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Israel sends prisoners back to Syria through Golan after recovering soldier's body

Both Syrian prisoners, who Israeli official says were freed in 'goodwill gesture,' reportedly asked not be taken back home
Some media reported that the Israeli attorney general sanctioned the prisoners' release without cabinet approval (AFP/SANA)

Two Syrian prisoners released by Israel have been taken back to Syria through the Quneitra crossing in the Israeli-occupied Golan Heights, in what Damascus described as Russian-mediated reciprocation for the repatriation of the body of a long-missing Israeli soldier.

The prisoners had been transferred to the Red Cross and then taken to Syria, Israel's military confirmed on Sunday. 

Israel's prison service (IPS) said the prisoners were Zidan Tawil, who was convicted of drug trafficking and was due to be freed in July, and Khamis Ahmed.

The IPS said Ahmed is a Fatah member from Yarmouk refugee camp in Syria who was originally due to be freed in 2023 after he attempted to attack an Israeli army base in 2005.

Both prisoners had allegedly requested to not be sent back to Syria, according to Israeli media outlets. 

The Israeli newspaper Haaretz reported that Ahmed wished to be sent to the Palestinian city of Hebron, where he is supposed to marry his partner, while Tawil feared he would face persecution by the Syrian authorities. 

An Israeli official speaking on condition of anonymity said on Saturday that Israel agreed to release the prisoners as a "goodwill gesture" after the return of the remains of Zachary Baumel earlier this month.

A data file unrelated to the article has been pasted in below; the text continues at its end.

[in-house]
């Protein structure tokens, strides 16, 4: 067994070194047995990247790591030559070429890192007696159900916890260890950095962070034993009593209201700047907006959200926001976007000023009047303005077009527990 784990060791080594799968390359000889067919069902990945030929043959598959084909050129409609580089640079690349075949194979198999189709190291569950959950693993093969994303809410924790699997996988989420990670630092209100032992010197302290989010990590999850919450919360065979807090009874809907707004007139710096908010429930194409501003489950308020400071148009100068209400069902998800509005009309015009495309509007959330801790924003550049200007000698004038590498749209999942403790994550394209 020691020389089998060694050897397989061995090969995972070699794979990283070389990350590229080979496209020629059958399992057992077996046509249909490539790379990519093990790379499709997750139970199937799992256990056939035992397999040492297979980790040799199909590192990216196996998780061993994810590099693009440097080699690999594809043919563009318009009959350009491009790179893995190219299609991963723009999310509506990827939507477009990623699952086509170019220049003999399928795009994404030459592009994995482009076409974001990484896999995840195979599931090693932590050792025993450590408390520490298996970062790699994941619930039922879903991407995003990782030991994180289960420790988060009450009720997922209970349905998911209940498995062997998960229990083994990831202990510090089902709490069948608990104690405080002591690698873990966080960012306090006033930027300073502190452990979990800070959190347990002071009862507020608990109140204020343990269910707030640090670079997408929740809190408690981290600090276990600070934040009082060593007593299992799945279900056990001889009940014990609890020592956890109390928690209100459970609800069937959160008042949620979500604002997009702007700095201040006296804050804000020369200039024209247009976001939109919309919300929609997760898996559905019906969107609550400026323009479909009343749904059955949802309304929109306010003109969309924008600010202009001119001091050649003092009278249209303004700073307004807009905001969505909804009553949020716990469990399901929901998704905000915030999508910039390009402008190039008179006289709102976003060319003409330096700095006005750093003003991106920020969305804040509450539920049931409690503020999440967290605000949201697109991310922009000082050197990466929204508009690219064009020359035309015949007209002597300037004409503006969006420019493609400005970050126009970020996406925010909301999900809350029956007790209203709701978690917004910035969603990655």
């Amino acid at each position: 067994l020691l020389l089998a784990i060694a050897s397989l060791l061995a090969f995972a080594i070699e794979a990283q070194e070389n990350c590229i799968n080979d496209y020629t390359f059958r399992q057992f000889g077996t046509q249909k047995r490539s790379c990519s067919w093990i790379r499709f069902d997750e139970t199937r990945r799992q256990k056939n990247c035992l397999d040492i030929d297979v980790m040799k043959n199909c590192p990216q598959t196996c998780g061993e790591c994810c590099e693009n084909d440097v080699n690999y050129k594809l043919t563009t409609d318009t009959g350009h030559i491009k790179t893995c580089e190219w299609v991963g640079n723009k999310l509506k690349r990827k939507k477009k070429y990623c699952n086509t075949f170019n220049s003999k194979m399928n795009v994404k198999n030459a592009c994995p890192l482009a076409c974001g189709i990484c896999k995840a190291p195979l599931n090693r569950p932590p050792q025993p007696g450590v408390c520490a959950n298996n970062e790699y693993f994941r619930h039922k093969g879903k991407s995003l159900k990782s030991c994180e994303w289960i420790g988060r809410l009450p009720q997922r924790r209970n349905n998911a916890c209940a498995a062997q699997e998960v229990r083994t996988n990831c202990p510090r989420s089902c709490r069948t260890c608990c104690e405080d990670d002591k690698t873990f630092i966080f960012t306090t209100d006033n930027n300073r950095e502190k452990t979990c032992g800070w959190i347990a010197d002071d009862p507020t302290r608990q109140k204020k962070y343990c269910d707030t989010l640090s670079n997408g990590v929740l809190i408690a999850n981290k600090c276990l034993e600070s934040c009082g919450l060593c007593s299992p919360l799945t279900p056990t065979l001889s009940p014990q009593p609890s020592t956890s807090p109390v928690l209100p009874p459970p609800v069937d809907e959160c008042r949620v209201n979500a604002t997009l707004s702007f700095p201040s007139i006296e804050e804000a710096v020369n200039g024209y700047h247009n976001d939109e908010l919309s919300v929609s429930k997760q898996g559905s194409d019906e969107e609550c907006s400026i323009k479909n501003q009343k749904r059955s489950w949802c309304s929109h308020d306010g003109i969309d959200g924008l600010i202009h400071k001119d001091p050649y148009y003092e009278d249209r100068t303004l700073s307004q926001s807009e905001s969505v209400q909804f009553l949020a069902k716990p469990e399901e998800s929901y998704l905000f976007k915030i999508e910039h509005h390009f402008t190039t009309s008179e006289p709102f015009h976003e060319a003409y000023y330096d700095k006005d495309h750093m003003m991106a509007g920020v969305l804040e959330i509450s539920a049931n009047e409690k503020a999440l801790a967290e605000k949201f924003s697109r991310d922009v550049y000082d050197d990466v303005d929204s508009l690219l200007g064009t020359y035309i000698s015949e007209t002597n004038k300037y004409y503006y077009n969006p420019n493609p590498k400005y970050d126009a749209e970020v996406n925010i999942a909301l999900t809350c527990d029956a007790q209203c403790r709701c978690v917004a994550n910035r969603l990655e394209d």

The decision was not part of a pre-arranged deal, the official said.

But there were signs of a brewing controversy in Israel as some media reported that the attorney general sanctioned the prisoners' release without cabinet approval.

Pre-election repatriation

Israel's military announced on 3 April that Baumel's remains, missing since the 1982 Lebanon war, had been returned, bringing to a close a highly sensitive case for Israelis.

The announcement came less than a week before hotly contested Israeli elections, which saw Prime Minister Benjamin Netanyahu win a fifth term in office.

Russian President Vladimir Putin said during a visit by Netanyahu that the remains had been found by the Russian and Syrian armies, in a context where Moscow has a military presence in Syria to support the regime of President Bashar al-Assad. 

But Syrian Information Minister Imad Sara said on 4 April that Damascus had no knowledge of plans to repatriate the remains, nor was it aware of the details behind the discovery of the body and its subsequent transfer.

Israeli soldiers fought against Syrian forces in a battle on June 10-11, 1982 in the Lebanese village of Sultan Yacoub, near the Syrian border.

Some 20 Israeli soldiers were killed.

Baumel and two other soldiers, Zvi Feldman and Yehuda Katz, had since been listed as missing and presumed killed. The latter two remain missing.